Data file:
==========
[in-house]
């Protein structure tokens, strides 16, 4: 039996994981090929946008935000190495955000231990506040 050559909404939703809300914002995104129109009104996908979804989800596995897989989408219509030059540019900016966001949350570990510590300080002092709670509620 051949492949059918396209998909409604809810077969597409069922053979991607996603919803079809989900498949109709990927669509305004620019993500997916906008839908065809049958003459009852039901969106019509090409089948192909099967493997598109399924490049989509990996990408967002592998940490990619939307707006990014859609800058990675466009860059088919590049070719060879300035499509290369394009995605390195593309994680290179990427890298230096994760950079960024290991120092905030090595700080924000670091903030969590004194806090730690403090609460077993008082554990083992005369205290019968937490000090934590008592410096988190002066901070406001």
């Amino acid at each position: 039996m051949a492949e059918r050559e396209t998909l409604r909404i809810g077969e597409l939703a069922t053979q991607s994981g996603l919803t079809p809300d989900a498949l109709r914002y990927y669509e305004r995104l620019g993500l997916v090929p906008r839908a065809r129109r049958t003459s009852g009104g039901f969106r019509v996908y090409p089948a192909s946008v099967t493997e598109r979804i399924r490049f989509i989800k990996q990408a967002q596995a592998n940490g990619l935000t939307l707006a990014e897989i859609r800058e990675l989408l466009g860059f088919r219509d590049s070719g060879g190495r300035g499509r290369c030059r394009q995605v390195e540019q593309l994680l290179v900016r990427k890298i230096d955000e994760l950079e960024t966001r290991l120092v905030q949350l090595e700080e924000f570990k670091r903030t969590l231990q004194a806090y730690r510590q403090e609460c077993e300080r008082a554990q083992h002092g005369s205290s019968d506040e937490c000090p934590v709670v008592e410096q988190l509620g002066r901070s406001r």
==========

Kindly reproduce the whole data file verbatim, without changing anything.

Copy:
[in-house]
């Protein structure tokens, strides 16, 4: 039996994981090929946008935000190495955000231990506040 050559909404939703809300914002995104129109009104996908979804989800596995897989989408219509030059540019900016966001949350570990510590300080002092709670509620 051949492949059918396209998909409604809810077969597409069922053979991607996603919803079809989900498949109709990927669509305004620019993500997916906008839908065809049958003459009852039901969106019509090409089948192909099967493997598109399924490049989509990996990408967002592998940490990619939307707006990014859609800058990675466009860059088919590049070719060879300035499509290369394009995605390195593309994680290179990427890298230096994760950079960024290991120092905030090595700080924000670091903030969590004194806090730690403090609460077993008082554990083992005369205290019968937490000090934590008592410096988190002066901070406001």
């Amino acid at each position: 039996m051949a492949e059918r050559e396209t998909l409604r909404i809810g077969e597409l939703a069922t053979q991607s994981g996603l919803t079809p809300d989900a498949l109709r914002y990927y669509e305004r995104l620019g993500l997916v090929p906008r839908a065809r129109r049958t003459s009852g009104g039901f969106r019509v996908y090409p089948a192909s946008v099967t493997e598109r979804i399924r490049f989509i989800k990996q990408a967002q596995a592998n940490g990619l935000t939307l707006a990014e897989i859609r800058e990675l989408l466009g860059f088919r219509d590049s070719g060879g190495r300035g499509r290369c030059r394009q995605v390195e540019q593309l994680l290179v900016r990427k890298i230096d955000e994760l950079e960024t966001r290991l120092v905030q949350l090595e700080e924000f570990k670091r903030t969590l231990q004194a806090y730690r510590q403090e609460c077993e300080r008082a554990q083992h002092g005369s205290s019968d506040e937490c000090p934590v709670v008592e410096q988190l509620g002066r901070s406001r």